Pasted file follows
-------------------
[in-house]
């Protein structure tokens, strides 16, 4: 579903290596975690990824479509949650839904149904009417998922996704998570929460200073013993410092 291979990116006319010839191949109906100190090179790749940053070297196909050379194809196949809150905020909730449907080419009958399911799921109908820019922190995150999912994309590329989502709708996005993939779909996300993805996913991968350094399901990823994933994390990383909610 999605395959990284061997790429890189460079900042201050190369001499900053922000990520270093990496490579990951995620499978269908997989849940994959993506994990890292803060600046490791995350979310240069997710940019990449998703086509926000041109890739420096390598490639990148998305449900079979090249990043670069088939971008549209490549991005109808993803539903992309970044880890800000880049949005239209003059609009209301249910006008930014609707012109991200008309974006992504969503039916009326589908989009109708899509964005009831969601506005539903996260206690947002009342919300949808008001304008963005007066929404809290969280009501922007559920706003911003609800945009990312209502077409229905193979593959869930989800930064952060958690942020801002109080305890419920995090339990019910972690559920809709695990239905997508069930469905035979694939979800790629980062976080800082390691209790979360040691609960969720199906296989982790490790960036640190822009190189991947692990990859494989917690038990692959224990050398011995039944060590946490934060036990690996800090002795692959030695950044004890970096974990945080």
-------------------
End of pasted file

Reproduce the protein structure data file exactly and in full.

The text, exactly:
[in-house]
């Protein structure tokens, strides 16, 4: 579903290596975690990824479509949650839904149904009417998922996704998570929460200073013993410092 291979990116006319010839191949109906100190090179790749940053070297196909050379194809196949809150905020909730449907080419009958399911799921109908820019922190995150999912994309590329989502709708996005993939779909996300993805996913991968350094399901990823994933994390990383909610 999605395959990284061997790429890189460079900042201050190369001499900053922000990520270093990496490579990951995620499978269908997989849940994959993506994990890292803060600046490791995350979310240069997710940019990449998703086509926000041109890739420096390598490639990148998305449900079979090249990043670069088939971008549209490549991005109808993803539903992309970044880890800000880049949005239209003059609009209301249910006008930014609707012109991200008309974006992504969503039916009326589908989009109708899509964005009831969601506005539903996260206690947002009342919300949808008001304008963005007066929404809290969280009501922007559920706003911003609800945009990312209502077409229905193979593959869930989800930064952060958690942020801002109080305890419920995090339990019910972690559920809709695990239905997508069930469905035979694939979800790629980062976080800082390691209790979360040691609960969720199906296989982790490790960036640190822009190189991947692990990859494989917690038990692959224990050398011995039944060590946490934060036990690996800090002795692959030695950044004890970096974990945080």